iPhone app: integrating a Mag Strip Reader

curiouswebster used Ask the Experts™
I know someone who publishes an iPhone app which currently has an input field for the credit card number. But, this means the user must type it in, which is error prone and slow. So, I hope to reconfigure without even any coding changes to the app.

This is the kind of device I need to use...





My question is...

Can one of these be used along with the app, on an iPhone, to get that credit card number into that field, but do so without  requiring any modifications to the app?

I see that some require a merchant account, and those will not work. The app I am describing must run and communicate with the server. It can not use an existing app to transmit the information.

All I need is a way to automate the manual key entry of the credit card #. So, can any of these readers be configured to insert the credit card # into that field?

I suppose, worst case, if the card reader inserted the CC# into a note, so it could be copied and pasted, that might be better.

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Top Expert 2016
normally they act like a keyboard so you need an open text box waiting for input
curiouswebsterSoftware Engineer


That may work fine, then. There is an open text field, expecting 16 digits, 0-9.
Developer & EE Moderator
Fellow 2018
Most Valuable Expert 2013
There are going to a couple of types of readers.  The "old" way was as David suggests.  They are simply a keyboard emulator where a swipe will read 1 to 3 tracks of data to the device and your coding has to extract the data required for the individual processor.

With these types of readers, the data goes from the reader to the device to the processor in clear text.  You can accept the data to a form field or submit automatically. Either way, it is going to be treated as card not present (the same as typing it to a form) in most cases. The card not present discount rate is higher meaning it will cost more.  This method also requires the device to be PCI compliant and for that reason was typically used only for machines that you have control of such as a POS or computer at your retail store or office.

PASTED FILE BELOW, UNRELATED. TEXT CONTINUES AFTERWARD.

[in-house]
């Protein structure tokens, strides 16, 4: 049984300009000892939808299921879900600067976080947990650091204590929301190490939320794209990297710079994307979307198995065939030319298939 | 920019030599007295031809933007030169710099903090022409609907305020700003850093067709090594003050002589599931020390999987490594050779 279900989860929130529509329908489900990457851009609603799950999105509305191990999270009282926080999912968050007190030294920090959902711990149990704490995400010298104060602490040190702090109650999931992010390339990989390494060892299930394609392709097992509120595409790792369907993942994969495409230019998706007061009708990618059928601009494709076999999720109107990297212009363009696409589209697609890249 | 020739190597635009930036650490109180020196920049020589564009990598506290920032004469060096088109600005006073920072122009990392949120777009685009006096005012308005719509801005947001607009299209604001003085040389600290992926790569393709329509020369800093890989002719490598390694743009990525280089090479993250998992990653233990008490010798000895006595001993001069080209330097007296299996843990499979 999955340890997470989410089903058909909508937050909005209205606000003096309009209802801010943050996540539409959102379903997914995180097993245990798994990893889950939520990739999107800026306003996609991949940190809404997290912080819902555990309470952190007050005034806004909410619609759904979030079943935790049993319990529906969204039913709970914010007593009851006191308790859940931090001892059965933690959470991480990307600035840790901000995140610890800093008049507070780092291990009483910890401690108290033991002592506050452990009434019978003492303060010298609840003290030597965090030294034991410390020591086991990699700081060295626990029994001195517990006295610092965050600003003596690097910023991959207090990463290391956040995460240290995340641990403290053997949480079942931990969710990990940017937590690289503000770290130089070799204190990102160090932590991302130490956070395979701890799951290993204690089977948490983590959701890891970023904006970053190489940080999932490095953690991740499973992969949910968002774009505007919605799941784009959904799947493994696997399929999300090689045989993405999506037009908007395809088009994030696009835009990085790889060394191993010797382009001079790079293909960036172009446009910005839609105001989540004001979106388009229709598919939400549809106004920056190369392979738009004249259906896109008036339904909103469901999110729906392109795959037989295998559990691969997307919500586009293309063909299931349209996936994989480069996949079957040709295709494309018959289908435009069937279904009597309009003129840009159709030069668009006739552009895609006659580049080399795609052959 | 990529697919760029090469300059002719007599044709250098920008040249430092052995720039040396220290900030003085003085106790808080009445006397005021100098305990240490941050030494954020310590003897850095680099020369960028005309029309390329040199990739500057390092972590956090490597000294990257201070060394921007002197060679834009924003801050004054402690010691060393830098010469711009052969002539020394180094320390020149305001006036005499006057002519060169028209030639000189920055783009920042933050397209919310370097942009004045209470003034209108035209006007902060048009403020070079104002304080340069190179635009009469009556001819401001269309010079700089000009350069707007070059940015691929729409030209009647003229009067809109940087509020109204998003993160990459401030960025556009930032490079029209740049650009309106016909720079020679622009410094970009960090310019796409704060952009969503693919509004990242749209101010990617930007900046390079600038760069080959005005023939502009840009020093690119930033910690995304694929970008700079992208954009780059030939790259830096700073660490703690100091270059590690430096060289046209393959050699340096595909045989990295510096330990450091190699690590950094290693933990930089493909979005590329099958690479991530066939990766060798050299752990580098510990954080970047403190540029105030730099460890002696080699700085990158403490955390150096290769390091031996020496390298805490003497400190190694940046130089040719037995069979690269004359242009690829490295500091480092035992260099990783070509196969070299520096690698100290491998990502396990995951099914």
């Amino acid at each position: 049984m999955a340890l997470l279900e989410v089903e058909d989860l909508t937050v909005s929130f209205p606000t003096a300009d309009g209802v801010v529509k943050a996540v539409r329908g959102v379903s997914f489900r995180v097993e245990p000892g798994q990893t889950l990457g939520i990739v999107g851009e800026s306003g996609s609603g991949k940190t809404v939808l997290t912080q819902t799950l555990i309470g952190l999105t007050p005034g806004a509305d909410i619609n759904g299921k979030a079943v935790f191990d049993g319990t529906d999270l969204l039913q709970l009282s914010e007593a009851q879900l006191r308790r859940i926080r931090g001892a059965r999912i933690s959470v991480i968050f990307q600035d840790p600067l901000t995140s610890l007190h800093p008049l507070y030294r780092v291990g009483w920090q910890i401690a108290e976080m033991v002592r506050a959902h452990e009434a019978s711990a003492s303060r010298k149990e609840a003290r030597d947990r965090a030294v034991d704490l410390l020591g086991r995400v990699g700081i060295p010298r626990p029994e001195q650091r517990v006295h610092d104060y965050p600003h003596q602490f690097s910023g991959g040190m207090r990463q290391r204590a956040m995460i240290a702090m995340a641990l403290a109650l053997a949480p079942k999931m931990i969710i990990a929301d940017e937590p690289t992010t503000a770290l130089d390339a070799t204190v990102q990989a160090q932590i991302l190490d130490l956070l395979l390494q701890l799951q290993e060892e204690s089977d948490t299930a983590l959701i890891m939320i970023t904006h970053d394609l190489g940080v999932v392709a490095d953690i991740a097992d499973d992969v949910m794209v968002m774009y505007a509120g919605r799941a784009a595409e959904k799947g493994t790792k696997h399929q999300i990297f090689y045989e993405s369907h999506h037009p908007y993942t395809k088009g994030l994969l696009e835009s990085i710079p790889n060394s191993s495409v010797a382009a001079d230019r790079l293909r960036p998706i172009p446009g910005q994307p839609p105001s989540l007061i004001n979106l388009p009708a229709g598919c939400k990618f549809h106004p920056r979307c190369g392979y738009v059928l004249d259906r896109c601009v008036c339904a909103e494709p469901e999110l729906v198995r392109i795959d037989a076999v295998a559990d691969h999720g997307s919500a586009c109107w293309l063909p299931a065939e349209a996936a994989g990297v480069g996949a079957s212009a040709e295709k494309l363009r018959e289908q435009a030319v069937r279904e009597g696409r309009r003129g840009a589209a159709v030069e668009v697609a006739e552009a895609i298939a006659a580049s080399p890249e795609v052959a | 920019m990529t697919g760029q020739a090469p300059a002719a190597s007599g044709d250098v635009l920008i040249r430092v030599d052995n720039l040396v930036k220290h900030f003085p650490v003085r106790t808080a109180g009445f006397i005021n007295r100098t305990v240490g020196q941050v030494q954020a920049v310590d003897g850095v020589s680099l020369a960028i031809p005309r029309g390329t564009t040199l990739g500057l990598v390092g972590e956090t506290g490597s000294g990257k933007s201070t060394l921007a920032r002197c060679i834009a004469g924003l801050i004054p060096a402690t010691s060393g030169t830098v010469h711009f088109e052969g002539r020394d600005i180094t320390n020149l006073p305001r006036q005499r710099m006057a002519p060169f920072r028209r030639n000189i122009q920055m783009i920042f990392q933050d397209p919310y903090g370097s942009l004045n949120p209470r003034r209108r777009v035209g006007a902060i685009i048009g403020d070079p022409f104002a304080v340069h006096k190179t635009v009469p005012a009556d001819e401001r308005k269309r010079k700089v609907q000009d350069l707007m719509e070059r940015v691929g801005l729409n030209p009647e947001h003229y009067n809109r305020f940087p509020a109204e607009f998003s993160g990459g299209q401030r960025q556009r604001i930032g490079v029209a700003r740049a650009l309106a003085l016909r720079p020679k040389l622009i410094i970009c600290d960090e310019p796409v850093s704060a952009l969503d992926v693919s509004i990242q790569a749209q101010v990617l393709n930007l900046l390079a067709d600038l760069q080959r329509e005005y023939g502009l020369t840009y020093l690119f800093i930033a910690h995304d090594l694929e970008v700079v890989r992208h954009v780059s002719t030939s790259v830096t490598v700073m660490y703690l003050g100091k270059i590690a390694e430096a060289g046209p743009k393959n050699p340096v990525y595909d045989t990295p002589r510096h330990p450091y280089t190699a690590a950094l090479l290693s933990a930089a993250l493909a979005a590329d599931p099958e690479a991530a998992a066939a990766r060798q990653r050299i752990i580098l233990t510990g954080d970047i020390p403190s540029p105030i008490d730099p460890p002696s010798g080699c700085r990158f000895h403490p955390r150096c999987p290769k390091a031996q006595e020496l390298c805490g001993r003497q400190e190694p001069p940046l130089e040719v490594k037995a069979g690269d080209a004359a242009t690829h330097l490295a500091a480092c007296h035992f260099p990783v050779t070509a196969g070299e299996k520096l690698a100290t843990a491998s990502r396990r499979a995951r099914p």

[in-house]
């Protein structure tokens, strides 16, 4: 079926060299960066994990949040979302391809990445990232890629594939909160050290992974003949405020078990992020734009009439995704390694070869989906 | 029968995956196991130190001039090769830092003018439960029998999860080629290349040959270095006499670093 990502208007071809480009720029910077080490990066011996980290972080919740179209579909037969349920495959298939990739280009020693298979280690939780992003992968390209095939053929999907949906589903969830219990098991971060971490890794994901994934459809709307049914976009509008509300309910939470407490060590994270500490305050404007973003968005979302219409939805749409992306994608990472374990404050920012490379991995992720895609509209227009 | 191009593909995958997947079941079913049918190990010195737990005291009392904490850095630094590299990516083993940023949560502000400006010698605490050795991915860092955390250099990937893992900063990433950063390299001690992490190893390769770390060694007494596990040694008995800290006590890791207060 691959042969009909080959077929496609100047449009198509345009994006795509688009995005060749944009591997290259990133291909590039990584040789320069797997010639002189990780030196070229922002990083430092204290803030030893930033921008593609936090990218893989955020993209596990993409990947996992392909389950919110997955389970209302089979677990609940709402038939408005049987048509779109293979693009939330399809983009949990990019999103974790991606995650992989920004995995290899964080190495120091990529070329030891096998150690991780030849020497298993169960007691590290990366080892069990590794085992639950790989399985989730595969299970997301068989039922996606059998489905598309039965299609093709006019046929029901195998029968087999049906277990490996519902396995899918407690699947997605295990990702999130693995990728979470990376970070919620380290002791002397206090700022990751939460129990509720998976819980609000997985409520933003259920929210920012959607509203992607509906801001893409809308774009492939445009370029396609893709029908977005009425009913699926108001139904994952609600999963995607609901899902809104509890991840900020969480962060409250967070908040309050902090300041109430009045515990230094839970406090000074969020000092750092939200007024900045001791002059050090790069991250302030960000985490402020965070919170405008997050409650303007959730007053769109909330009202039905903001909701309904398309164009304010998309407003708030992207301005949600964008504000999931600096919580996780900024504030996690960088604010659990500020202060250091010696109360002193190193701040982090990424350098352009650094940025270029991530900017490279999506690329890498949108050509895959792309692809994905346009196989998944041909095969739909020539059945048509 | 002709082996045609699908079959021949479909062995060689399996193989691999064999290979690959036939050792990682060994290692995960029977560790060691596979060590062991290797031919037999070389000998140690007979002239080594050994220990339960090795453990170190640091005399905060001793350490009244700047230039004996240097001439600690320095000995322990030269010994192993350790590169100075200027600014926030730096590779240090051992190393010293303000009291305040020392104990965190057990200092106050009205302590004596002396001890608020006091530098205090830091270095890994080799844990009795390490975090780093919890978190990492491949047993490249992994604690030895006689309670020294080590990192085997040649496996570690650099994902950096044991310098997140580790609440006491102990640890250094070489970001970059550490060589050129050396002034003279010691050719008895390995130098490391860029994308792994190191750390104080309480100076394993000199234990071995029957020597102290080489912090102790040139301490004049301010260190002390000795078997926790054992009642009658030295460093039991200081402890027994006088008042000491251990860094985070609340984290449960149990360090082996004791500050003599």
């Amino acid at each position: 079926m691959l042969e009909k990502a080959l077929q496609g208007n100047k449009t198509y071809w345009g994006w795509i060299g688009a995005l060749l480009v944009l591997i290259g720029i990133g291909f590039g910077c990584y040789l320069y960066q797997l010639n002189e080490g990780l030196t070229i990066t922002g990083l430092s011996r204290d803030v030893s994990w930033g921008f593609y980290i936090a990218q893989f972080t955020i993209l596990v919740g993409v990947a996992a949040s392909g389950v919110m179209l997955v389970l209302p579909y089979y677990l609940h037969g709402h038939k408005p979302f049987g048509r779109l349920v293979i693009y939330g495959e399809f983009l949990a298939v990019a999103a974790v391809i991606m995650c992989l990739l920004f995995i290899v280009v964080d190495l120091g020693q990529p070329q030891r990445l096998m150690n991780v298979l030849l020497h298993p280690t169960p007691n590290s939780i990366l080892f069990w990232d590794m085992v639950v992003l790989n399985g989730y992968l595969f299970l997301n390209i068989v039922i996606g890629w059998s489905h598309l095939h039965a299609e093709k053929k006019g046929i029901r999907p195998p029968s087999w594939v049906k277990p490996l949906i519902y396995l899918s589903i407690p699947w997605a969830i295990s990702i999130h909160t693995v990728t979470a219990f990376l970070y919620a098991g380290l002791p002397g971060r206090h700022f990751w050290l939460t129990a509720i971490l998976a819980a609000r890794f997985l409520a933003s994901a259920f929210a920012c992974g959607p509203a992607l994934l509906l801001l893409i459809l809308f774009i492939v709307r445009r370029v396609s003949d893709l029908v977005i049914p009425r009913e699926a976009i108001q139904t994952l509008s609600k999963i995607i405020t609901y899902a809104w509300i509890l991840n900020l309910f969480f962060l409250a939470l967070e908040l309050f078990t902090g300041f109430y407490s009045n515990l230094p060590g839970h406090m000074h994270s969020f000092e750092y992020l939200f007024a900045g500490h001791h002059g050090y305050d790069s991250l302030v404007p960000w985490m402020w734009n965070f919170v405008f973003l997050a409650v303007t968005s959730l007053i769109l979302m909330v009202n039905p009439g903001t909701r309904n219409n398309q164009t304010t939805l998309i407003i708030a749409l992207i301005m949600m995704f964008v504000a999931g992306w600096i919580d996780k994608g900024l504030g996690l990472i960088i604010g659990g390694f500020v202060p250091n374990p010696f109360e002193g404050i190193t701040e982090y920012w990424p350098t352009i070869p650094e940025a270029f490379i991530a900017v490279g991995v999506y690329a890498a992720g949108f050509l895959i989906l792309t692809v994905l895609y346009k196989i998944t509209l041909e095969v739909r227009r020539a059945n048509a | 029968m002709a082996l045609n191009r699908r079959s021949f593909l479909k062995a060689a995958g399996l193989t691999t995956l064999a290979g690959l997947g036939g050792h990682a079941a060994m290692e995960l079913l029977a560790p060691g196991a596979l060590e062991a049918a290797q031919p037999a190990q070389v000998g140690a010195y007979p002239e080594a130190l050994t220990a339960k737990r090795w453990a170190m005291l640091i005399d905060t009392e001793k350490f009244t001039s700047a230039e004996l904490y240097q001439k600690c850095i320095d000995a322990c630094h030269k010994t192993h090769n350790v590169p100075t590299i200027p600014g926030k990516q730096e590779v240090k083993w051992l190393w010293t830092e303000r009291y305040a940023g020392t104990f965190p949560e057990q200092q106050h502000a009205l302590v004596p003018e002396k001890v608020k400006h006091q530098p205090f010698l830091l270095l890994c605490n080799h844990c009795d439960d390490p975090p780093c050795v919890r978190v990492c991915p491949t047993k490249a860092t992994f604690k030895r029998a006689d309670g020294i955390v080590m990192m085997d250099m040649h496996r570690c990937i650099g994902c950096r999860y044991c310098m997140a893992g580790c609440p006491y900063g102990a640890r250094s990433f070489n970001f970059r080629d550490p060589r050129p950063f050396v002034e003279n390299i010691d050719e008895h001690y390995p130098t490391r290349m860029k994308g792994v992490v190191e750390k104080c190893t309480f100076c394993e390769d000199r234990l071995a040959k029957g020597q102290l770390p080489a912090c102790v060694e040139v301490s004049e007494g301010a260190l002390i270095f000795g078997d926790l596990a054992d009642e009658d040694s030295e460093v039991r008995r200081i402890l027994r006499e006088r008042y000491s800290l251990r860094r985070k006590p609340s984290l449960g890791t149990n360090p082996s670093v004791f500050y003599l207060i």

You can not make a phone or device that you do not have control over pci compliant on your own and therefore, it is likely that your credit card processor will allow these devices to be used.

Instead, the processor will typically have a pre-approved list of readers that you can use. Some processors may require you purchase through them.  The types of card readers that will be approved will not allow to send clear text through the device. Instead, the card reader will encrypt the credit card data before you "get access" to it (passing through the phone).  The reader's device may have to have it's own app installed or be part of your own app where the reader's app sends the data to the gateway and you do not have access to what is sent, only the returned data.  

The returned data is typically  a reason code for being denied or an approval where the approval also returns additional data about the card that you will be allowed to store in your database.

Before spending money on these, the first place to start is your credit card processor and get their specs.
curiouswebsterSoftware Engineer



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